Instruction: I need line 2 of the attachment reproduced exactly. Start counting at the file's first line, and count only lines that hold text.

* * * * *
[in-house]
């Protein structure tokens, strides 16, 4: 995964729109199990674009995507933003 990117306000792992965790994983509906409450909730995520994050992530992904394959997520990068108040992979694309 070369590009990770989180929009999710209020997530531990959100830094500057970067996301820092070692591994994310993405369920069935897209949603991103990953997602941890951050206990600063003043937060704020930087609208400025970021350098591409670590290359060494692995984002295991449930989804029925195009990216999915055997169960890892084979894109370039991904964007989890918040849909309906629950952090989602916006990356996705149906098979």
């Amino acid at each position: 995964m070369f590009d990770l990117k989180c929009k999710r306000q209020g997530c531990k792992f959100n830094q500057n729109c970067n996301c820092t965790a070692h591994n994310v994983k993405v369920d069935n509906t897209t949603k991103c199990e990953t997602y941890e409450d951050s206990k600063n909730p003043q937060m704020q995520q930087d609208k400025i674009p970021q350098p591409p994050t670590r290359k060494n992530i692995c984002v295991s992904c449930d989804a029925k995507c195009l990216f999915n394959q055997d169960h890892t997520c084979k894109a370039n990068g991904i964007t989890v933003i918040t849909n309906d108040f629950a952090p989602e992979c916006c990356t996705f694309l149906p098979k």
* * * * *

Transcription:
């Protein structure tokens, strides 16, 4: 995964729109199990674009995507933003 990117306000792992965790994983509906409450909730995520994050992530992904394959997520990068108040992979694309 070369590009990770989180929009999710209020997530531990959100830094500057970067996301820092070692591994994310993405369920069935897209949603991103990953997602941890951050206990600063003043937060704020930087609208400025970021350098591409670590290359060494692995984002295991449930989804029925195009990216999915055997169960890892084979894109370039991904964007989890918040849909309906629950952090989602916006990356996705149906098979």